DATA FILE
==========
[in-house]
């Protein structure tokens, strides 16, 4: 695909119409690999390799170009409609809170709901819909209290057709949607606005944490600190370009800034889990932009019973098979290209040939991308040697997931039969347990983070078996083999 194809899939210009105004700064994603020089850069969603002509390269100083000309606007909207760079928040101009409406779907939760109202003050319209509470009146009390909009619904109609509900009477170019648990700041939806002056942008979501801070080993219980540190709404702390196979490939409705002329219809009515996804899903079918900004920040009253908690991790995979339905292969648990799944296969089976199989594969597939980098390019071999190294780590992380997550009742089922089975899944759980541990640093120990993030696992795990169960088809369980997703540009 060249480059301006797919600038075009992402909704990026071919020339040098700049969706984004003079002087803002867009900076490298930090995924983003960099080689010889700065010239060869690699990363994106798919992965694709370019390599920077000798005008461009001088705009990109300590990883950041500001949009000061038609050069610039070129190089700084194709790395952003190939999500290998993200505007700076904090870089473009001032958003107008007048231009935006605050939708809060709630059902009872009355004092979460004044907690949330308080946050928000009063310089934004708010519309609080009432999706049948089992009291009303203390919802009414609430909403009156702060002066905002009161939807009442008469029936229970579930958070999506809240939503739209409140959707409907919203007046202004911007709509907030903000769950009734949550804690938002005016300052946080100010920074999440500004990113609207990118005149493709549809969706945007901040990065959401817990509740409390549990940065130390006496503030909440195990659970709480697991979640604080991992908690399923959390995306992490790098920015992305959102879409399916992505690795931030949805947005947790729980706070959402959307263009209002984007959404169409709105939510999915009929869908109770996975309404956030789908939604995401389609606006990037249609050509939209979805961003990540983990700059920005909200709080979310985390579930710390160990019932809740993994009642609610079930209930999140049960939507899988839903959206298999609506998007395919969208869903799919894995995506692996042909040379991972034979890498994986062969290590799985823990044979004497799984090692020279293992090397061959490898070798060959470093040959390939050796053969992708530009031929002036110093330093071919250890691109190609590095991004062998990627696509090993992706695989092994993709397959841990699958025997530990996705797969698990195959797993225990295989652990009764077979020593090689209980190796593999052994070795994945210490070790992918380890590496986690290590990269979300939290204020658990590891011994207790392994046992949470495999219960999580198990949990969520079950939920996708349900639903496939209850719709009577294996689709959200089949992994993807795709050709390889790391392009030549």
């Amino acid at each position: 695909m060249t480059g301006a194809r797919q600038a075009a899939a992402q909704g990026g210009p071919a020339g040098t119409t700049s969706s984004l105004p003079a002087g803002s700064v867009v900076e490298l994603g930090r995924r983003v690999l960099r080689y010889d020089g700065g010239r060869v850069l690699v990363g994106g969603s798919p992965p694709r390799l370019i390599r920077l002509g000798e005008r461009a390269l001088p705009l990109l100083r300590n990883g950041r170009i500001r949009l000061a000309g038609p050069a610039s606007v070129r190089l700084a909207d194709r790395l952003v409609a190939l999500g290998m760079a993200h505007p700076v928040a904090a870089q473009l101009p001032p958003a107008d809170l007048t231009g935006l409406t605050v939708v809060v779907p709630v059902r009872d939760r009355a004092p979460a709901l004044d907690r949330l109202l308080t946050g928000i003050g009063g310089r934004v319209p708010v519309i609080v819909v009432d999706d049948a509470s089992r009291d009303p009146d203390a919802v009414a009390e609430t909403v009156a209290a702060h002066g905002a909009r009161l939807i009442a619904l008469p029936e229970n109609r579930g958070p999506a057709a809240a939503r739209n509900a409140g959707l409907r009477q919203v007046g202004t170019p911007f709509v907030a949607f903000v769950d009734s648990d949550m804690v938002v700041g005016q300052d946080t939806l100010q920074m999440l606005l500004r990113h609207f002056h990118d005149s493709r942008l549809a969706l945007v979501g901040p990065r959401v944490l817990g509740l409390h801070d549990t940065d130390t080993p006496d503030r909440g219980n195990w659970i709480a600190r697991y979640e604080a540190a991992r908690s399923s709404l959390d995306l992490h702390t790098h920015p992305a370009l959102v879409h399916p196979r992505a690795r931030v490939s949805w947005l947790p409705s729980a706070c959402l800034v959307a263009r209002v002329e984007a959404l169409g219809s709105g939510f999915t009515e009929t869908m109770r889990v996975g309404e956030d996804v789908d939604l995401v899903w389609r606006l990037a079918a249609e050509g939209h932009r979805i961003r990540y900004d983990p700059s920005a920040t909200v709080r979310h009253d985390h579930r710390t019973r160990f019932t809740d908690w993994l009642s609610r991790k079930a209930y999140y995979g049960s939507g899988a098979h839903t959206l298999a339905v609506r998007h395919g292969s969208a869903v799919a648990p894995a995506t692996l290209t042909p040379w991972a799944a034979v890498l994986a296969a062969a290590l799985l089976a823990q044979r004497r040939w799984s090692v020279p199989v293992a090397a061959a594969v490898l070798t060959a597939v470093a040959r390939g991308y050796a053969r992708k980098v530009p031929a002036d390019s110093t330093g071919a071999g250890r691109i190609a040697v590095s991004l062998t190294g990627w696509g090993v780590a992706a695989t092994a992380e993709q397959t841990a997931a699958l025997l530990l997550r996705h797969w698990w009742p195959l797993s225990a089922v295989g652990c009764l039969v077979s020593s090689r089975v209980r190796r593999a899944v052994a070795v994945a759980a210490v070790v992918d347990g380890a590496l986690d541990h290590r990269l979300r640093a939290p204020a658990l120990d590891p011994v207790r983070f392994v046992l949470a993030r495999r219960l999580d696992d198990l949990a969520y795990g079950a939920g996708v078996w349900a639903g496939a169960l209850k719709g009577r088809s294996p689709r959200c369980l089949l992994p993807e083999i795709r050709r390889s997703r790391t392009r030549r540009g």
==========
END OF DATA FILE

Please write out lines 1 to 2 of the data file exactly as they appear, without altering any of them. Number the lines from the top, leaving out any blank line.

[in-house]
């Protein structure tokens, strides 16, 4: 695909119409690999390799170009409609809170709901819909209290057709949607606005944490600190370009800034889990932009019973098979290209040939991308040697997931039969347990983070078996083999 194809899939210009105004700064994603020089850069969603002509390269100083000309606007909207760079928040101009409406779907939760109202003050319209509470009146009390909009619904109609509900009477170019648990700041939806002056942008979501801070080993219980540190709404702390196979490939409705002329219809009515996804899903079918900004920040009253908690991790995979339905292969648990799944296969089976199989594969597939980098390019071999190294780590992380997550009742089922089975899944759980541990640093120990993030696992795990169960088809369980997703540009 060249480059301006797919600038075009992402909704990026071919020339040098700049969706984004003079002087803002867009900076490298930090995924983003960099080689010889700065010239060869690699990363994106798919992965694709370019390599920077000798005008461009001088705009990109300590990883950041500001949009000061038609050069610039070129190089700084194709790395952003190939999500290998993200505007700076904090870089473009001032958003107008007048231009935006605050939708809060709630059902009872009355004092979460004044907690949330308080946050928000009063310089934004708010519309609080009432999706049948089992009291009303203390919802009414609430909403009156702060002066905002009161939807009442008469029936229970579930958070999506809240939503739209409140959707409907919203007046202004911007709509907030903000769950009734949550804690938002005016300052946080100010920074999440500004990113609207990118005149493709549809969706945007901040990065959401817990509740409390549990940065130390006496503030909440195990659970709480697991979640604080991992908690399923959390995306992490790098920015992305959102879409399916992505690795931030949805947005947790729980706070959402959307263009209002984007959404169409709105939510999915009929869908109770996975309404956030789908939604995401389609606006990037249609050509939209979805961003990540983990700059920005909200709080979310985390579930710390160990019932809740993994009642609610079930209930999140049960939507899988839903959206298999609506998007395919969208869903799919894995995506692996042909040379991972034979890498994986062969290590799985823990044979004497799984090692020279293992090397061959490898070798060959470093040959390939050796053969992708530009031929002036110093330093071919250890691109190609590095991004062998990627696509090993992706695989092994993709397959841990699958025997530990996705797969698990195959797993225990295989652990009764077979020593090689209980190796593999052994070795994945210490070790992918380890590496986690290590990269979300939290204020658990590891011994207790392994046992949470495999219960999580198990949990969520079950939920996708349900639903496939209850719709009577294996689709959200089949992994993807795709050709390889790391392009030549």